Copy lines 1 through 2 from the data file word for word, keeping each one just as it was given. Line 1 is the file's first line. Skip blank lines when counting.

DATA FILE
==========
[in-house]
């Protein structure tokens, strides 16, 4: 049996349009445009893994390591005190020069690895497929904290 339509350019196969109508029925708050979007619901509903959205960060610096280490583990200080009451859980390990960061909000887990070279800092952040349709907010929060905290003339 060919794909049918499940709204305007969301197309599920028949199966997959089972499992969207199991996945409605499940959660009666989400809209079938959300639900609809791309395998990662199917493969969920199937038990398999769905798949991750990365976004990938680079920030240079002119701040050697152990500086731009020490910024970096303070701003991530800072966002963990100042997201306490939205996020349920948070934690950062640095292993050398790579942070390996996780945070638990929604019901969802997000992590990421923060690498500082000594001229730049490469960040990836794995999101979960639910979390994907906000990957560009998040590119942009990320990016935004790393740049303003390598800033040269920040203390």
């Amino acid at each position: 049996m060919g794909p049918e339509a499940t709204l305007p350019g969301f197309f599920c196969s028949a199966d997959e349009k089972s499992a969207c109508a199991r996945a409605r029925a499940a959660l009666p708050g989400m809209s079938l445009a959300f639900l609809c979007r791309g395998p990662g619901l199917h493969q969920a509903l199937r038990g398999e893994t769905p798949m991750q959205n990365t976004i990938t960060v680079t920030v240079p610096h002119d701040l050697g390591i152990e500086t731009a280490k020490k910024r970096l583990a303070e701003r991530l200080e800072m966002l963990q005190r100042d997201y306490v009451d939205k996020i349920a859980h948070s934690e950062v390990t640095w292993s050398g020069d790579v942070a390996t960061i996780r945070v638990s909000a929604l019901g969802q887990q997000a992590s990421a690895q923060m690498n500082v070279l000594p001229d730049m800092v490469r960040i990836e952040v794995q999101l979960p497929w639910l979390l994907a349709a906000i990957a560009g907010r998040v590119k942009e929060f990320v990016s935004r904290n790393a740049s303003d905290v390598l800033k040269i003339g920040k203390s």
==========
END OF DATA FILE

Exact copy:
[in-house]
């Protein structure tokens, strides 16, 4: 049996349009445009893994390591005190020069690895497929904290 339509350019196969109508029925708050979007619901509903959205960060610096280490583990200080009451859980390990960061909000887990070279800092952040349709907010929060905290003339 060919794909049918499940709204305007969301197309599920028949199966997959089972499992969207199991996945409605499940959660009666989400809209079938959300639900609809791309395998990662199917493969969920199937038990398999769905798949991750990365976004990938680079920030240079002119701040050697152990500086731009020490910024970096303070701003991530800072966002963990100042997201306490939205996020349920948070934690950062640095292993050398790579942070390996996780945070638990929604019901969802997000992590990421923060690498500082000594001229730049490469960040990836794995999101979960639910979390994907906000990957560009998040590119942009990320990016935004790393740049303003390598800033040269920040203390």